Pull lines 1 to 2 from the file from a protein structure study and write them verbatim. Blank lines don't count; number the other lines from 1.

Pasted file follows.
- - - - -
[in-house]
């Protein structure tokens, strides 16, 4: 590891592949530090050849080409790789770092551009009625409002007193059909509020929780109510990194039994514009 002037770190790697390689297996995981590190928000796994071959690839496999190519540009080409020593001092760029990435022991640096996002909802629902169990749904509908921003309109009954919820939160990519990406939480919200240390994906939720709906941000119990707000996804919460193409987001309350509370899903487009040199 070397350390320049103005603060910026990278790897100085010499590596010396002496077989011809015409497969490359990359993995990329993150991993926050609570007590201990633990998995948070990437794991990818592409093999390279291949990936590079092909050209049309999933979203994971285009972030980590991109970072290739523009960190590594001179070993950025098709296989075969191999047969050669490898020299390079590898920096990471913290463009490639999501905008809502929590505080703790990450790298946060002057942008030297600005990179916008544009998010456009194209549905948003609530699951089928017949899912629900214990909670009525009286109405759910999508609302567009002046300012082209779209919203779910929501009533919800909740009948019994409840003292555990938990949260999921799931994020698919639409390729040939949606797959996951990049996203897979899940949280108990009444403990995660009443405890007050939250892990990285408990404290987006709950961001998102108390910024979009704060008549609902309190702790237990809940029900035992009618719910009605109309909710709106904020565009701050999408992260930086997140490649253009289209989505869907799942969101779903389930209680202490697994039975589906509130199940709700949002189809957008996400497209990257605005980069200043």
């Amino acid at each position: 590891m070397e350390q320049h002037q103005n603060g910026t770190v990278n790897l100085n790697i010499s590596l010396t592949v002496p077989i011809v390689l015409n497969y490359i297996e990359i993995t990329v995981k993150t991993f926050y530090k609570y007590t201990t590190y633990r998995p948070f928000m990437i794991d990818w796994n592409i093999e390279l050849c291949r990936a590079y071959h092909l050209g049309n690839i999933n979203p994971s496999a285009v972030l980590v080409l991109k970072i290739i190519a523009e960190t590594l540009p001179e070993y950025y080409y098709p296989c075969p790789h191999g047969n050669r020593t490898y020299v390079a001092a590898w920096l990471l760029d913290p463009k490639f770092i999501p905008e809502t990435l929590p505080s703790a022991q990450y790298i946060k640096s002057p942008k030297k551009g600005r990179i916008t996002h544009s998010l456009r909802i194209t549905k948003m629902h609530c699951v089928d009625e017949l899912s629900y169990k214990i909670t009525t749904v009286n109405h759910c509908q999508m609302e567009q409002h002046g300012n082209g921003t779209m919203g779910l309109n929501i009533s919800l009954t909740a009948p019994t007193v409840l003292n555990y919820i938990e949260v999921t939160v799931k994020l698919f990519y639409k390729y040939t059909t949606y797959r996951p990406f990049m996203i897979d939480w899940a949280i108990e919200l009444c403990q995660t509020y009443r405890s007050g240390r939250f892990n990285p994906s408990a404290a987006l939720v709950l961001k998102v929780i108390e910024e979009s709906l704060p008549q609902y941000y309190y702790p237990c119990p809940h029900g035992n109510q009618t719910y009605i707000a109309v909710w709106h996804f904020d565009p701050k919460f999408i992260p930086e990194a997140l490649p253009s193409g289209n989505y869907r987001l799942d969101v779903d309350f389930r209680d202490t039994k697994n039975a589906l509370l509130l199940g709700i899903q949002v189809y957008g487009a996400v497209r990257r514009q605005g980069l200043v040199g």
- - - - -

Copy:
[in-house]
């Protein structure tokens, strides 16, 4: 590891592949530090050849080409790789770092551009009625409002007193059909509020929780109510990194039994514009 002037770190790697390689297996995981590190928000796994071959690839496999190519540009080409020593001092760029990435022991640096996002909802629902169990749904509908921003309109009954919820939160990519990406939480919200240390994906939720709906941000119990707000996804919460193409987001309350509370899903487009040199 070397350390320049103005603060910026990278790897100085010499590596010396002496077989011809015409497969490359990359993995990329993150991993926050609570007590201990633990998995948070990437794991990818592409093999390279291949990936590079092909050209049309999933979203994971285009972030980590991109970072290739523009960190590594001179070993950025098709296989075969191999047969050669490898020299390079590898920096990471913290463009490639999501905008809502929590505080703790990450790298946060002057942008030297600005990179916008544009998010456009194209549905948003609530699951089928017949899912629900214990909670009525009286109405759910999508609302567009002046300012082209779209919203779910929501009533919800909740009948019994409840003292555990938990949260999921799931994020698919639409390729040939949606797959996951990049996203897979899940949280108990009444403990995660009443405890007050939250892990990285408990404290987006709950961001998102108390910024979009704060008549609902309190702790237990809940029900035992009618719910009605109309909710709106904020565009701050999408992260930086997140490649253009289209989505869907799942969101779903389930209680202490697994039975589906509130199940709700949002189809957008996400497209990257605005980069200043």